Laura Dreuth Zeman suggested the following bit of summer reading in the theology of management. The article sounds fascinating (though, being on vacation, I will own to not having read it myself). Laura's summary follows, continued after the break, and the article is embedded at the end.
The article is titled “Archetypes of destruction: Notes on the impact of distorted management theory on education communities,” by Mark Chater of Bishop Grosseteste College in the UK. Bishop uniquely merges Jungian archetypal psychoanalytical theory with public education management theory. He describes conflicts in management, or mismanagement as he refers to it, in public education by drawing parallels to two mythic deities of mismanagement, Systemania, the god of “distorted change” creating public educational settings that are in “permanent and uncontrolled change,” and Permacrisis, the “god of employee destruction brought on by fear.” These parallels to SIUC and “archetypally unhealthy management,” may solicit a reaction that is a delicate blend of comic and tragic.
His assault on the mistaken belief in the need to change because change demonstrates change is represented by Systemania. This archetype causes public education employees to live “in a state of permanent change, and permanently increasing rates of change.” The impact on the employees is “driving individuals and organisations to distraction. The insecurity, bordering on panic, induced by uncontrollable and often meaningless change induces a sort of intellectual and emotional clinging to wreckage.” A very interesting observation about Systemania by Pattison was the belief of “systemanic” managers to change the discourse to provoke a change in the reality. In other words, if you use different language, labels or shift the conversation to another topic, the reality changes. This has an eerie familiarity to it.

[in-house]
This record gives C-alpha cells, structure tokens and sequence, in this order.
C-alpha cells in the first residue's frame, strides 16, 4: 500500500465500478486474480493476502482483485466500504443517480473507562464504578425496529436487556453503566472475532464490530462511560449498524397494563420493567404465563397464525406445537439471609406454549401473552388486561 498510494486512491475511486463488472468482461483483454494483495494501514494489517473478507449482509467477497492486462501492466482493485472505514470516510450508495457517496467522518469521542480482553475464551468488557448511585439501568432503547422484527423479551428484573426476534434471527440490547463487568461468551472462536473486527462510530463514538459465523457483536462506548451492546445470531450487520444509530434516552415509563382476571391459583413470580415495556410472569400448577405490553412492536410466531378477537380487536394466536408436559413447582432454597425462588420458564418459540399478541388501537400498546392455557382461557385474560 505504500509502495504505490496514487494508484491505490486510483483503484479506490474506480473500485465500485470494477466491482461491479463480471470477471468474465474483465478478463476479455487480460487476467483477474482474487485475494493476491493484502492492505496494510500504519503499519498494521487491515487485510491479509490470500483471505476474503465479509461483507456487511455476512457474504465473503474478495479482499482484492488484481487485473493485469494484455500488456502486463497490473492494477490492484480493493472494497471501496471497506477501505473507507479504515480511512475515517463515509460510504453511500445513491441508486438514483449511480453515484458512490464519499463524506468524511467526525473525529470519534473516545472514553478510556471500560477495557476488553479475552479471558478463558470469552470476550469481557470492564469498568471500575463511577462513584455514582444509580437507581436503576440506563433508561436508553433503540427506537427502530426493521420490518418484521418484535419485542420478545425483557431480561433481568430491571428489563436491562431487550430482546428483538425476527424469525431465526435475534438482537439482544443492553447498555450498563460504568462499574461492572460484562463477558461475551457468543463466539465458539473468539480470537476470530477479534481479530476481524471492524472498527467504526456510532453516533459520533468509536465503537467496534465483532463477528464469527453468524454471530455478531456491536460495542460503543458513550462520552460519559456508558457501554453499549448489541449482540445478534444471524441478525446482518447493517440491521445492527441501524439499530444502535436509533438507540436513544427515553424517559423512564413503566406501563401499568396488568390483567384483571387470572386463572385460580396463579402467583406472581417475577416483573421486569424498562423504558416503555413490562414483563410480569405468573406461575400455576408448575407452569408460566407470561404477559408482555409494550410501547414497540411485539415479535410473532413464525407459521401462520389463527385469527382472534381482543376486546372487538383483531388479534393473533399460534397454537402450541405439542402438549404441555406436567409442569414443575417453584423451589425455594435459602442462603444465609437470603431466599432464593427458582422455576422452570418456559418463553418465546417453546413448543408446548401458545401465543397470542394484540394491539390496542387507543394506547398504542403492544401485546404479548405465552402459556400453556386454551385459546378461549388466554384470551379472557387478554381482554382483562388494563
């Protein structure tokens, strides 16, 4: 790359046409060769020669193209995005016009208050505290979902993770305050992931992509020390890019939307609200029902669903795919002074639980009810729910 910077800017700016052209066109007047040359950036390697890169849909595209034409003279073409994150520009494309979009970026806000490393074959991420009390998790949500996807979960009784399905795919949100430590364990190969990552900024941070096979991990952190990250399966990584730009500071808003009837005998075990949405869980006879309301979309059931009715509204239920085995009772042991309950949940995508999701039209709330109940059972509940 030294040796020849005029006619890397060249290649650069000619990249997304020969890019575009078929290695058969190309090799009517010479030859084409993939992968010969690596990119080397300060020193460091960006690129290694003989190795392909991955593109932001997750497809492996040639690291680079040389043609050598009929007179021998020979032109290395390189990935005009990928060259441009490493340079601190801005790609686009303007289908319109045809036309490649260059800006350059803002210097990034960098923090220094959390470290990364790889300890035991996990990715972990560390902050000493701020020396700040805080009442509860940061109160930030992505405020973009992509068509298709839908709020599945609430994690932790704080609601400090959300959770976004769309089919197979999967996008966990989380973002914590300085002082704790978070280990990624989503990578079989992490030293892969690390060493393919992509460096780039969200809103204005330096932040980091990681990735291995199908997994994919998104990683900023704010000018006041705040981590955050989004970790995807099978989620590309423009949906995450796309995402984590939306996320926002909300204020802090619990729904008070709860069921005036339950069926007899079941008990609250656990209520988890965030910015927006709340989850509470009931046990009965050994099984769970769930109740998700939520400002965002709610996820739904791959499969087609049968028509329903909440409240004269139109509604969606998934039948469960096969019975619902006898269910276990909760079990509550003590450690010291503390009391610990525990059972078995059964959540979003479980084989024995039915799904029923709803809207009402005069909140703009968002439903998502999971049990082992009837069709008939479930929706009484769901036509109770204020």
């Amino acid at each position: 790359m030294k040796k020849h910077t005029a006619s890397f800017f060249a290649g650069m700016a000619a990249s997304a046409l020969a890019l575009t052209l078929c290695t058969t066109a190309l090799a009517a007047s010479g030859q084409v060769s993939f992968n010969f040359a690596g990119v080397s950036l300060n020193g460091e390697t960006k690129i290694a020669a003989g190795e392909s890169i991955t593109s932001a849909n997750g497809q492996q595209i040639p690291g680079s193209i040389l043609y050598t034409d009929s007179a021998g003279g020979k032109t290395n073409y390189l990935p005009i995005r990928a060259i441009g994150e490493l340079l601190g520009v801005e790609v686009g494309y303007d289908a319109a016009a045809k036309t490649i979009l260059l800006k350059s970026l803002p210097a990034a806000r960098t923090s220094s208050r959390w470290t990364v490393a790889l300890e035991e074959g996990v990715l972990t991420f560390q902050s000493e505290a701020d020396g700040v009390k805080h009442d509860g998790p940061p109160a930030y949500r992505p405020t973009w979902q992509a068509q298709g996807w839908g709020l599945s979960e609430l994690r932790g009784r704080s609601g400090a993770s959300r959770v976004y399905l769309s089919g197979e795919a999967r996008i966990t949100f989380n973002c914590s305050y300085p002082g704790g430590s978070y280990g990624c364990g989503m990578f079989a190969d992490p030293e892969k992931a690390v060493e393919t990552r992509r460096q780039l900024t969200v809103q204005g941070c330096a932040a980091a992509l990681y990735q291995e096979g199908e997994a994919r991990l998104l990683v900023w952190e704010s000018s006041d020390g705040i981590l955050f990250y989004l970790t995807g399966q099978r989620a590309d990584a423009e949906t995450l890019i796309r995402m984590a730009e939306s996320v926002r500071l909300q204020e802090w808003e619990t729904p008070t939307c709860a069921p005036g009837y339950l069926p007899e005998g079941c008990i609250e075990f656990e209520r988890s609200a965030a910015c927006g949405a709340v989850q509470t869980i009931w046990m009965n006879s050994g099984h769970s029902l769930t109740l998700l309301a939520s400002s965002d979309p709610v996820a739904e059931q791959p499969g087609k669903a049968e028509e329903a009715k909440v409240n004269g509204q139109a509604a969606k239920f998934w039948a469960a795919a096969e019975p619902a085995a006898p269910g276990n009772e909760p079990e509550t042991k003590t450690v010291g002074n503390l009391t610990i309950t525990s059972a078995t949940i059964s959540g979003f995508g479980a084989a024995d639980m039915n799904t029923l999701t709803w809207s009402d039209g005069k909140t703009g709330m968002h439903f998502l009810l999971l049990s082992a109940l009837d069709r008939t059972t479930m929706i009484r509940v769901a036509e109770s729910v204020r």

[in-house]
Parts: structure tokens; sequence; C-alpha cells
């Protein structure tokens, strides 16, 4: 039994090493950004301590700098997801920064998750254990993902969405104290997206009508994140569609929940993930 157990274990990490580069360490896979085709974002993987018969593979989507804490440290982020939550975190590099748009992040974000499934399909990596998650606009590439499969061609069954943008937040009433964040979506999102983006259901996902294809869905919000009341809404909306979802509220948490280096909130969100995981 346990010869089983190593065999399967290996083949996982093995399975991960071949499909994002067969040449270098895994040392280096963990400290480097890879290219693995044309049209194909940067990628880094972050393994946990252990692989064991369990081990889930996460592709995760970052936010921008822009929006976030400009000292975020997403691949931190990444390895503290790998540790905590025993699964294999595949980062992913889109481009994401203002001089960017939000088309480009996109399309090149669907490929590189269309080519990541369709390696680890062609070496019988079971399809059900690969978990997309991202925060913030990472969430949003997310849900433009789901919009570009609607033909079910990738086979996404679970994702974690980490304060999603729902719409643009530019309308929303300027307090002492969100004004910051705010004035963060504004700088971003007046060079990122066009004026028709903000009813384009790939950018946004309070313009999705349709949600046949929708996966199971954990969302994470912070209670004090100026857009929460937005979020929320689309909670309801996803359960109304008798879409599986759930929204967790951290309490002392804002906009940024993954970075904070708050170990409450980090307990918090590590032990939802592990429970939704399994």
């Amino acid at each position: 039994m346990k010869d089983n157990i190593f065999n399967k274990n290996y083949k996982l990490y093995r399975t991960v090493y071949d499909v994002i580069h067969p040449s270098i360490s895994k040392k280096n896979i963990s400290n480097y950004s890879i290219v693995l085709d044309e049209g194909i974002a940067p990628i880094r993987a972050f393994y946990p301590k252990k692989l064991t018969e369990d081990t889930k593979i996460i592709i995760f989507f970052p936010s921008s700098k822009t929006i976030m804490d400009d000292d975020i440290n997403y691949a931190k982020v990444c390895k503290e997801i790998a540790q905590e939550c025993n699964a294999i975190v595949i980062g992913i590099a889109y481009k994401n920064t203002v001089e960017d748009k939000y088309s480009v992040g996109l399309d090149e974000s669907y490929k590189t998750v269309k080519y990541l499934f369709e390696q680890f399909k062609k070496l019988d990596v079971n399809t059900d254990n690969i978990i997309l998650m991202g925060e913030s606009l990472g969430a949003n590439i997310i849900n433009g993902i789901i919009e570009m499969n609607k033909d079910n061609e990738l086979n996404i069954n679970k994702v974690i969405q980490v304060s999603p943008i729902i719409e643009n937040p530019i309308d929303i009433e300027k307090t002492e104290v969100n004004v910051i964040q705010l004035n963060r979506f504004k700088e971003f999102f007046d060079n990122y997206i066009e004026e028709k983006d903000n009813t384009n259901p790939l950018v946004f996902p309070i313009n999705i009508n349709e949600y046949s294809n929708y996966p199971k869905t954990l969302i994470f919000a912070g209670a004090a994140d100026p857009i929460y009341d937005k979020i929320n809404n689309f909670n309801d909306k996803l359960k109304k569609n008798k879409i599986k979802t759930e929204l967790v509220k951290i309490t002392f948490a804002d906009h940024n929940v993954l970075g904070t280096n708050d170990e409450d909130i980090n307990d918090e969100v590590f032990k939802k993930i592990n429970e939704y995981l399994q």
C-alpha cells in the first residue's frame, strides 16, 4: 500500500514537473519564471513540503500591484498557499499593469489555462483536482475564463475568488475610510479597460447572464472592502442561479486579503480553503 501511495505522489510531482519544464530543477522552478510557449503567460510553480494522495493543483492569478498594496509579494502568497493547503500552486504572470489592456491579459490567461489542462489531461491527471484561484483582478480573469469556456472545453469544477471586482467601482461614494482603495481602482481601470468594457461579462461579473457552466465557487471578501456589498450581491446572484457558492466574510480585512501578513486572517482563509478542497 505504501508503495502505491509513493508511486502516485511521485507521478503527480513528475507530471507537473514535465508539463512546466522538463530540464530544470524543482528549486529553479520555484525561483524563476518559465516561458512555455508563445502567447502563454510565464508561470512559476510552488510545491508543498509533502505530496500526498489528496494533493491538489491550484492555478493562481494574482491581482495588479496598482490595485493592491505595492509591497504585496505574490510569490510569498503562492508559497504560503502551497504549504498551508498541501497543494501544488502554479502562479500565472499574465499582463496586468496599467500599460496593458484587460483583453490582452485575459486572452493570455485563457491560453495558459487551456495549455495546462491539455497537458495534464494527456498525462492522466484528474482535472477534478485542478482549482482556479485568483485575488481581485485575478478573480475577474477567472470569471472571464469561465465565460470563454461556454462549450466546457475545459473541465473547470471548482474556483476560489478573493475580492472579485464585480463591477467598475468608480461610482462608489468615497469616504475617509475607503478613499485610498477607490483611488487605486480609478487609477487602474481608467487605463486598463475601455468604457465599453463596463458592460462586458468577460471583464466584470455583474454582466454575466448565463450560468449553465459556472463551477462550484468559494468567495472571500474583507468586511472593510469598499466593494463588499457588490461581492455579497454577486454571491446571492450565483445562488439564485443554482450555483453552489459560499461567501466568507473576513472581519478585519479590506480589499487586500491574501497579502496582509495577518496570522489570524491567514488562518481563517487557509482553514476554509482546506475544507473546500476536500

Perhaps more bitter a comparison is the archetype represented by Permacrisis, a “cannibalistic deity” that “feeds on the flesh of employees.” Employees in Permacrisis systems carry out the cannibalism through self-sacrifice, often to protect their own jobs. Being overworked through workload increases and overtime (furlough days, perhaps?) are among the top ways employees are devoured by permacrisistic managers. How is it possible that this management style is maintained? Chater suggests it is by the employees themselves who are victims of the management and continue to participate or enforce the management style because they believe that if they continue to work the crisis will be avoided.